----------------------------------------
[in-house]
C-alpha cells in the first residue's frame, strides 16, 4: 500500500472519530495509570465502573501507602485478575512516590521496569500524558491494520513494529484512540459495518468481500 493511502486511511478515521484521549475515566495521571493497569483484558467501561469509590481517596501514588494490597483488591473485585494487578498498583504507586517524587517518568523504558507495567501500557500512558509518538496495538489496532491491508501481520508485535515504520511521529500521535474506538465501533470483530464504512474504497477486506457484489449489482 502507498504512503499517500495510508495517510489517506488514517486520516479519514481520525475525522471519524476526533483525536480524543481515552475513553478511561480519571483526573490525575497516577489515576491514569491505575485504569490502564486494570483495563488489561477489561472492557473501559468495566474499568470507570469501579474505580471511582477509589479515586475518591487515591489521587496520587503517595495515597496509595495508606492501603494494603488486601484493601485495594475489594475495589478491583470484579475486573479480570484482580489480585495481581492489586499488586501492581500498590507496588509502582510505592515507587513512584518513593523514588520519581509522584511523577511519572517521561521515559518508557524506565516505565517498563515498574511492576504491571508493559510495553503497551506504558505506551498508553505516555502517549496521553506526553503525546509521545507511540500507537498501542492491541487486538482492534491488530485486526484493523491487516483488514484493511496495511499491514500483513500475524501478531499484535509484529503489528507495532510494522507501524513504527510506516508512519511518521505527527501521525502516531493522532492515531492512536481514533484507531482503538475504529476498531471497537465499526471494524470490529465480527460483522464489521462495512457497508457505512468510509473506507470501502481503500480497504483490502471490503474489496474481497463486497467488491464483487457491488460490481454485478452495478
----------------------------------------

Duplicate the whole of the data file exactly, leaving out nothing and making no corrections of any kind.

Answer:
[in-house]
C-alpha cells in the first residue's frame, strides 16, 4: 500500500472519530495509570465502573501507602485478575512516590521496569500524558491494520513494529484512540459495518468481500 493511502486511511478515521484521549475515566495521571493497569483484558467501561469509590481517596501514588494490597483488591473485585494487578498498583504507586517524587517518568523504558507495567501500557500512558509518538496495538489496532491491508501481520508485535515504520511521529500521535474506538465501533470483530464504512474504497477486506457484489449489482 502507498504512503499517500495510508495517510489517506488514517486520516479519514481520525475525522471519524476526533483525536480524543481515552475513553478511561480519571483526573490525575497516577489515576491514569491505575485504569490502564486494570483495563488489561477489561472492557473501559468495566474499568470507570469501579474505580471511582477509589479515586475518591487515591489521587496520587503517595495515597496509595495508606492501603494494603488486601484493601485495594475489594475495589478491583470484579475486573479480570484482580489480585495481581492489586499488586501492581500498590507496588509502582510505592515507587513512584518513593523514588520519581509522584511523577511519572517521561521515559518508557524506565516505565517498563515498574511492576504491571508493559510495553503497551506504558505506551498508553505516555502517549496521553506526553503525546509521545507511540500507537498501542492491541487486538482492534491488530485486526484493523491487516483488514484493511496495511499491514500483513500475524501478531499484535509484529503489528507495532510494522507501524513504527510506516508512519511518521505527527501521525502516531493522532492515531492512536481514533484507531482503538475504529476498531471497537465499526471494524470490529465480527460483522464489521462495512457497508457505512468510509473506507470501502481503500480497504483490502471490503474489496474481497463486497467488491464483487457491488460490481454485478452495478